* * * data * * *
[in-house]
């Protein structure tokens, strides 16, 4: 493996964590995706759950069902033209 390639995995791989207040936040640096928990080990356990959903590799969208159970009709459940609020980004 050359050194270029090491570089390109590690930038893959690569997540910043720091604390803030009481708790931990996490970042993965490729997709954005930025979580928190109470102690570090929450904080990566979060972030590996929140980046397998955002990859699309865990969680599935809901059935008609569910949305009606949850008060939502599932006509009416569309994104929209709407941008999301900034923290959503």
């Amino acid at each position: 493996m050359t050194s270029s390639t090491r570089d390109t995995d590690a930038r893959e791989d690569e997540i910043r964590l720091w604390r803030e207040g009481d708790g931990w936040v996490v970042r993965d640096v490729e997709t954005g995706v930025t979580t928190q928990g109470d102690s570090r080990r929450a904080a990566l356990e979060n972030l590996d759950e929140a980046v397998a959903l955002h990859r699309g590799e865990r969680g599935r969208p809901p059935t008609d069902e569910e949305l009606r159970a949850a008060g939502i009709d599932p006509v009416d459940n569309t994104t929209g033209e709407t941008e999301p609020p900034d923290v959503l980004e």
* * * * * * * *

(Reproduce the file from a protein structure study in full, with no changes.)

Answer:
[in-house]
């Protein structure tokens, strides 16, 4: 493996964590995706759950069902033209 390639995995791989207040936040640096928990080990356990959903590799969208159970009709459940609020980004 050359050194270029090491570089390109590690930038893959690569997540910043720091604390803030009481708790931990996490970042993965490729997709954005930025979580928190109470102690570090929450904080990566979060972030590996929140980046397998955002990859699309865990969680599935809901059935008609569910949305009606949850008060939502599932006509009416569309994104929209709407941008999301900034923290959503």
């Amino acid at each position: 493996m050359t050194s270029s390639t090491r570089d390109t995995d590690a930038r893959e791989d690569e997540i910043r964590l720091w604390r803030e207040g009481d708790g931990w936040v996490v970042r993965d640096v490729e997709t954005g995706v930025t979580t928190q928990g109470d102690s570090r080990r929450a904080a990566l356990e979060n972030l590996d759950e929140a980046v397998a959903l955002h990859r699309g590799e865990r969680g599935r969208p809901p059935t008609d069902e569910e949305l009606r159970a949850a008060g939502i009709d599932p006509v009416d459940n569309t994104t929209g033209e709407t941008e999301p609020p900034d923290v959503l980004e």